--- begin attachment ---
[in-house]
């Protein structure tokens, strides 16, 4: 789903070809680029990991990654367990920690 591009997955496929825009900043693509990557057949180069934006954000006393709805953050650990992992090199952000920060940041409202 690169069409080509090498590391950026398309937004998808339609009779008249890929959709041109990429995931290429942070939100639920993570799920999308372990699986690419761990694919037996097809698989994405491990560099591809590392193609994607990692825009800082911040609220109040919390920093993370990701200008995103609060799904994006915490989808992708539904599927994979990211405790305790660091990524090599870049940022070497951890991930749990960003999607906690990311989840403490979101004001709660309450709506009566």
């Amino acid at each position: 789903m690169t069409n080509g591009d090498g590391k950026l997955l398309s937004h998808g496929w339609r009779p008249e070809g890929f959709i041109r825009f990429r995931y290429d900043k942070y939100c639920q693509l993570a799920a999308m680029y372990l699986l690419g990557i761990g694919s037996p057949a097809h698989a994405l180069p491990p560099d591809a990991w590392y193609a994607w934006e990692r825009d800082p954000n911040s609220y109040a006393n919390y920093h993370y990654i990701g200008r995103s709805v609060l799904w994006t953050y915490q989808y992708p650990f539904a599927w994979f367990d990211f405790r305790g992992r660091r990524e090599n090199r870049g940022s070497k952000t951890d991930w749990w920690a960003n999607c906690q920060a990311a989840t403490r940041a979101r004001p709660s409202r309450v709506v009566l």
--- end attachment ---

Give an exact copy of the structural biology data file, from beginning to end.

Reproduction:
[in-house]
């Protein structure tokens, strides 16, 4: 789903070809680029990991990654367990920690 591009997955496929825009900043693509990557057949180069934006954000006393709805953050650990992992090199952000920060940041409202 690169069409080509090498590391950026398309937004998808339609009779008249890929959709041109990429995931290429942070939100639920993570799920999308372990699986690419761990694919037996097809698989994405491990560099591809590392193609994607990692825009800082911040609220109040919390920093993370990701200008995103609060799904994006915490989808992708539904599927994979990211405790305790660091990524090599870049940022070497951890991930749990960003999607906690990311989840403490979101004001709660309450709506009566």
């Amino acid at each position: 789903m690169t069409n080509g591009d090498g590391k950026l997955l398309s937004h998808g496929w339609r009779p008249e070809g890929f959709i041109r825009f990429r995931y290429d900043k942070y939100c639920q693509l993570a799920a999308m680029y372990l699986l690419g990557i761990g694919s037996p057949a097809h698989a994405l180069p491990p560099d591809a990991w590392y193609a994607w934006e990692r825009d800082p954000n911040s609220y109040a006393n919390y920093h993370y990654i990701g200008r995103s709805v609060l799904w994006t953050y915490q989808y992708p650990f539904a599927w994979f367990d990211f405790r305790g992992r660091r990524e090599n090199r870049g940022s070497k952000t951890d991930w749990w920690a960003n999607c906690q920060a990311a989840t403490r940041a979101r004001p709660s409202r309450v709506v009566l």